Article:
A Majority of Americans Don’t Trust Facebook, One Third Supports Breaking It Up

The annual Chicago Booth/Kellogg School Financial Trust Index survey shows that 73 percent of Americans disapprove of Facebook’s policy not to fact-check political ads. More than 50 percent of respondents do not trust Facebook to choose the news in their feeds, but only 37 percent think Facebook should be broken up into smaller companies. 

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Like Microsoft, but With More Glitter: The Cheerleading Monopoly Problem

Cheerleading is a huge part of American culture. It’s also an expensive sport, especially after a company called Varsity Brands bought the National Cheerleader Association in 2004 and built the perfect monopoly, thanks to acquisitions, vertical integration, and lobbying to prevent regulation.   

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How Allowing a Little Bit of Dissent Helps the Chinese Government Control Social Media

A new study on three major social networks in China finds that tolerating small, relatively free platforms helps the Chinese government maintain sufficiently high market-level censorship in an overall low-pressure environment. However, larger platforms censor more content than small competitors.

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Why an Antimonopoly Movement Is the Kind of Populism That Chile Needs

President Piñera’s approval rating has reached a record low, not just for the Chilean democracy, but for all of South America. The rise of new populist forces seems inevitable, but a Bolsonaro-style leader or a Venezuela-type catastrophe are not the only possible outcomes. It is time to use competition to reduce the power of the elite that rules Chile not as a country, but as a “country club.”

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“We Were Naïve,” Says FCC Chair Who Oversaw the Creation of Section 230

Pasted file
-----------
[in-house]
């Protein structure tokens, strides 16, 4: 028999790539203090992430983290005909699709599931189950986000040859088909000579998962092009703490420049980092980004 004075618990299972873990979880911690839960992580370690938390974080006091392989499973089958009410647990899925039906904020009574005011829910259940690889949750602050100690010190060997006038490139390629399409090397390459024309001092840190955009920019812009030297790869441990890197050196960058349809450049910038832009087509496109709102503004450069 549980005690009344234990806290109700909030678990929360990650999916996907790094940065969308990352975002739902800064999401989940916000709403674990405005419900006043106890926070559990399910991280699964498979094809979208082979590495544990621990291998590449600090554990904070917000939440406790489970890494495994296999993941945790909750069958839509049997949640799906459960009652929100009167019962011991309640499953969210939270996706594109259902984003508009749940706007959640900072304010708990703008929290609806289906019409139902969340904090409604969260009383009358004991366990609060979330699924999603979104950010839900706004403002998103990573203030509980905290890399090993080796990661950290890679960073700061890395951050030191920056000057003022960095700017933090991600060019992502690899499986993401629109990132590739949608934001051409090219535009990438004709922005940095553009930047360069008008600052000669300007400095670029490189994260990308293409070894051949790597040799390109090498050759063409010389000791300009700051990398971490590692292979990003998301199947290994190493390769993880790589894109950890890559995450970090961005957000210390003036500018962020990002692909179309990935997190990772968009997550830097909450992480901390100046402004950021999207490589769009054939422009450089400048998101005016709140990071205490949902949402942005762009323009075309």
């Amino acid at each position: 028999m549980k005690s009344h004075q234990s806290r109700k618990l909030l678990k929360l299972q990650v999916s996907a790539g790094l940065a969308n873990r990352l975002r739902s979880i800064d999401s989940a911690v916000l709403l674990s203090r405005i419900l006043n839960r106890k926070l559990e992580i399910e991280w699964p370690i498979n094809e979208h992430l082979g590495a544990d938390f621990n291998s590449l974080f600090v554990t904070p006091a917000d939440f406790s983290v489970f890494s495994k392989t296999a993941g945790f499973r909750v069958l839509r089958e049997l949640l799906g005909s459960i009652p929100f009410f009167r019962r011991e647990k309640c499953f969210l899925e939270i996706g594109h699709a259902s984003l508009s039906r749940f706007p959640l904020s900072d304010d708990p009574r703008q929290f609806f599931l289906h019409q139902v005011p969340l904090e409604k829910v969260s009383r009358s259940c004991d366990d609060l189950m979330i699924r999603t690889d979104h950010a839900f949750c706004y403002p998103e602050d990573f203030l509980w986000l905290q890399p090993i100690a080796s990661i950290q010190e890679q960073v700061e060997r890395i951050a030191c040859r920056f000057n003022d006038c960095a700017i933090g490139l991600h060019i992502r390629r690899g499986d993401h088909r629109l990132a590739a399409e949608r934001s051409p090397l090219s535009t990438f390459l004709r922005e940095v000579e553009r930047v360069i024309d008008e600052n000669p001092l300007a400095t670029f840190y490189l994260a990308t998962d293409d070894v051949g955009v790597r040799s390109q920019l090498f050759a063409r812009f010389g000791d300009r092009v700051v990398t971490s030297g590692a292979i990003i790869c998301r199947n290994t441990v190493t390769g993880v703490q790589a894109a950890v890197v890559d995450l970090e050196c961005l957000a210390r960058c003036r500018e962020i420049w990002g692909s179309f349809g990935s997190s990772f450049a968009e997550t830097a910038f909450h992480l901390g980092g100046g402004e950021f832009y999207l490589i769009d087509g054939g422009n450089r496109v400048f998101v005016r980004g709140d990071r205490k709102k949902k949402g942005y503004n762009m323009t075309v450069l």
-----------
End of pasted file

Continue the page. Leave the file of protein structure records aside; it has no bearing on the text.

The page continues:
In an interview with ProMarket, former FCC chair Reed Hundt spoke about antitrust, Big Tech platforms, the future of the 1996 provision that provided legal protection to social media companies from liability for harmful content, and Facebook. “Mark Zuckerberg, god bless him, who is a smart but really lucky guy, should not be surprised that people want to break up his company.”  

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How to Change Section 230 and Make Digital Platforms More Accountable

If elected, former Vice President and current Democratic presidential candidate Joe Biden promised to “revoke immediately” the 1996 provision that gave tech companies like Facebook protection from civil liability for harmful or misleading content published on their platforms. The Stigler Center Committee on Digital Platforms has a proposal to fix the problem.   

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Should We Let Facebook Decide the Next President of the United States?

Facebook admitted that only a binding regulation on political ads could prevent private corporations from influencing the outcome of US presidential elections. Without such regulation, digital platforms can favor a candidate by altering (or maintaining) their policies on digital advertising. Trump’s campaign was much more effective than Clinton’s in using micro-targeting to shape voters’ preferences in 2016, a new study shows. Facebook decided to confirm the same policies for the 2020 election.  

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